Russia: Central Bank slashes key policy rate to over five-year low in October
At its 25 October meeting, the Board of Directors of the Central Bank of the Russian Federation (CBR) trimmed the key interest rate by 50 basis points to 6.50%, the lowest level since January 2014. The move, which marked the fourth rate cut this year, came broadly in line with market expectations and was driven by receding inflationary pressures and feeble economic activity growth.
A faster-than-expected slowdown in inflation was largely behind the Bank’s decision. Inflation fell to a 10-month low of 4.0% in September (August: 4.3%) and eased further to 3.8% in the first three weeks of October, according to preliminary estimates. A bumper grain harvest and rising food supply underpinned the disinflationary trend in September–October, with a strong ruble and subdued domestic demand adding further downward pressure. This, coupled with a sustained decline in households’ inflation expectations, led the CBR to trim its end-of-2019 annual inflation forecast from 4.0%–4.5% to 3.2%–3.7%. Notably, the Bank sees inflation slipping below 3.0% in Q1 2020, before bouncing back and ending 2020 at 3.5%–4.0%.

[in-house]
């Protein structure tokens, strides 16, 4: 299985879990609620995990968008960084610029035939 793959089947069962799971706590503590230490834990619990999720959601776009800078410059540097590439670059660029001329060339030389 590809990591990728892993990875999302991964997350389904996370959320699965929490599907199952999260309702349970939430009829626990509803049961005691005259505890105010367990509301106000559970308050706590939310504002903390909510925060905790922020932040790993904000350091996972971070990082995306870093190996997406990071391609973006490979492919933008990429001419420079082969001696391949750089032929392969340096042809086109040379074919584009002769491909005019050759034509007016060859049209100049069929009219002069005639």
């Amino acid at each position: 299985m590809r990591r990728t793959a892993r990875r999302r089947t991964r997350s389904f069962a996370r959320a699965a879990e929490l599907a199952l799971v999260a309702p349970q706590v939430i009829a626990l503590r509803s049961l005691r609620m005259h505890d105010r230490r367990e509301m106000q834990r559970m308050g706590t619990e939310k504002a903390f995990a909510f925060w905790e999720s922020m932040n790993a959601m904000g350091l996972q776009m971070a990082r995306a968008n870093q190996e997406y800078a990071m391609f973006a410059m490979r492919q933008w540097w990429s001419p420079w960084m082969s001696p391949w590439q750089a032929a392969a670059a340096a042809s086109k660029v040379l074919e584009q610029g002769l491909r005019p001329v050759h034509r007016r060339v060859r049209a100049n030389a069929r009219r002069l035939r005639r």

Meanwhile, growth appears to have remained lackluster in Q3, despite a likely upturn from Q2, partially driven by temporary factors. In its communiqué, the Bank highlighted that soft external demand and subdued investment activity continue to curb overall growth, while also acknowledging that “fiscal policy has had a constraining effect on economic activity” which was chiefly “related to a slower than expected implementation of national projects planned by the government”. As such, the CBR left its GDP growth rate forecast for 2019 unchanged at 0.8%–1.3% and set the forecast for 2020 at 1.5%-2.0%.
Looking ahead, the Bank kept a dovish tone, signaling its monetary policy easing cycle should be sustained next year. Inflationary risks are expected to stay at bay, amid weak domestic and external demand dynamics. That said, rate cutting in 2020 is unlikely to be as aggressive as this year, as noted by Anatoly Shal, an economist at JPMorgan:
“The CBR opted to deliver a larger 50bp cut at today’s meeting, dispelling a notion that it tends to move slowly and prefers to err on the side of caution. Judging by the text of the statement, the main reason for the bolder move was lower than expected actual inflation and re-assessment of near-term inflation risks by the board. […] Despite the dovish tone around inflation dynamics, the sentence on the policy outlook actually sounded cautious—the CBR will consider “necessity” of further cuts at upcoming meetings—which, other things equal, implies a higher probability of a near-term pause or at least not as aggressive pace of easing. Perhaps, the board sees the larger move today as enough to make the policy not as behind the curve.”
The next monetary policy meeting is scheduled for 13 December.